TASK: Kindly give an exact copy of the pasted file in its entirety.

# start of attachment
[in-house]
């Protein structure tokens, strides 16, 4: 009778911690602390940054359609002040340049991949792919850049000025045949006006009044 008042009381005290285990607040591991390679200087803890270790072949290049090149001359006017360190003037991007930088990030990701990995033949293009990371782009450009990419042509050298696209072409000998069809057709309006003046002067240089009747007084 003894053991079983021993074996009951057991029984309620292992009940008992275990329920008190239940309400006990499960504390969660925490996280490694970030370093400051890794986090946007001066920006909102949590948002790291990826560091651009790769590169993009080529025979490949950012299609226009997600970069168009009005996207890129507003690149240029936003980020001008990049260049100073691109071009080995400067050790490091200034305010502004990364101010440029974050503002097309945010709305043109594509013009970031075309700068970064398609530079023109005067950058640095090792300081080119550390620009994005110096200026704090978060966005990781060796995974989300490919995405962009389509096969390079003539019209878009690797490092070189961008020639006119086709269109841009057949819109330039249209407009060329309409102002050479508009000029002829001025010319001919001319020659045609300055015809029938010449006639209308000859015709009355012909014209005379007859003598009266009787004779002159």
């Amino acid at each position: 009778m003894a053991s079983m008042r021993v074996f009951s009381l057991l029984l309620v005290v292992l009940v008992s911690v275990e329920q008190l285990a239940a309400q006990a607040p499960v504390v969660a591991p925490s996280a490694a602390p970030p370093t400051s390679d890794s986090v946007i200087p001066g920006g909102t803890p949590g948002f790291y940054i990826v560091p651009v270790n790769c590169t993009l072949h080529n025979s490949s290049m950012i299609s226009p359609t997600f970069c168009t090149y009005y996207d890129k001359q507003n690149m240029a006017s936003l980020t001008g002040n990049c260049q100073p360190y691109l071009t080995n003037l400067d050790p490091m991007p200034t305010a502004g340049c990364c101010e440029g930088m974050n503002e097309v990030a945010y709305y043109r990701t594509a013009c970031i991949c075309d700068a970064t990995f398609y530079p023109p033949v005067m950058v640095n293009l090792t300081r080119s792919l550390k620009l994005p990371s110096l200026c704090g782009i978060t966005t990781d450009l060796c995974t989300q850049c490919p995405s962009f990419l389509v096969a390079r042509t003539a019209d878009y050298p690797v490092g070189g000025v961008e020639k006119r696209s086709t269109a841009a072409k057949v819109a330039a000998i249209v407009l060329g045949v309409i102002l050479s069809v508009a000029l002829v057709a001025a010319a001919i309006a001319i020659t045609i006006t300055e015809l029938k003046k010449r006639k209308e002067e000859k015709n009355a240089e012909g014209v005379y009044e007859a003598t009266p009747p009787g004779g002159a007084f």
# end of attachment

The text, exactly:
[in-house]
């Protein structure tokens, strides 16, 4: 009778911690602390940054359609002040340049991949792919850049000025045949006006009044 008042009381005290285990607040591991390679200087803890270790072949290049090149001359006017360190003037991007930088990030990701990995033949293009990371782009450009990419042509050298696209072409000998069809057709309006003046002067240089009747007084 003894053991079983021993074996009951057991029984309620292992009940008992275990329920008190239940309400006990499960504390969660925490996280490694970030370093400051890794986090946007001066920006909102949590948002790291990826560091651009790769590169993009080529025979490949950012299609226009997600970069168009009005996207890129507003690149240029936003980020001008990049260049100073691109071009080995400067050790490091200034305010502004990364101010440029974050503002097309945010709305043109594509013009970031075309700068970064398609530079023109005067950058640095090792300081080119550390620009994005110096200026704090978060966005990781060796995974989300490919995405962009389509096969390079003539019209878009690797490092070189961008020639006119086709269109841009057949819109330039249209407009060329309409102002050479508009000029002829001025010319001919001319020659045609300055015809029938010449006639209308000859015709009355012909014209005379007859003598009266009787004779002159």
């Amino acid at each position: 009778m003894a053991s079983m008042r021993v074996f009951s009381l057991l029984l309620v005290v292992l009940v008992s911690v275990e329920q008190l285990a239940a309400q006990a607040p499960v504390v969660a591991p925490s996280a490694a602390p970030p370093t400051s390679d890794s986090v946007i200087p001066g920006g909102t803890p949590g948002f790291y940054i990826v560091p651009v270790n790769c590169t993009l072949h080529n025979s490949s290049m950012i299609s226009p359609t997600f970069c168009t090149y009005y996207d890129k001359q507003n690149m240029a006017s936003l980020t001008g002040n990049c260049q100073p360190y691109l071009t080995n003037l400067d050790p490091m991007p200034t305010a502004g340049c990364c101010e440029g930088m974050n503002e097309v990030a945010y709305y043109r990701t594509a013009c970031i991949c075309d700068a970064t990995f398609y530079p023109p033949v005067m950058v640095n293009l090792t300081r080119s792919l550390k620009l994005p990371s110096l200026c704090g782009i978060t966005t990781d450009l060796c995974t989300q850049c490919p995405s962009f990419l389509v096969a390079r042509t003539a019209d878009y050298p690797v490092g070189g000025v961008e020639k006119r696209s086709t269109a841009a072409k057949v819109a330039a000998i249209v407009l060329g045949v309409i102002l050479s069809v508009a000029l002829v057709a001025a010319a001919i309006a001319i020659t045609i006006t300055e015809l029938k003046k010449r006639k209308e002067e000859k015709n009355a240089e012909g014209v005379y009044e007859a003598t009266p009747p009787g004779g002159a007084f």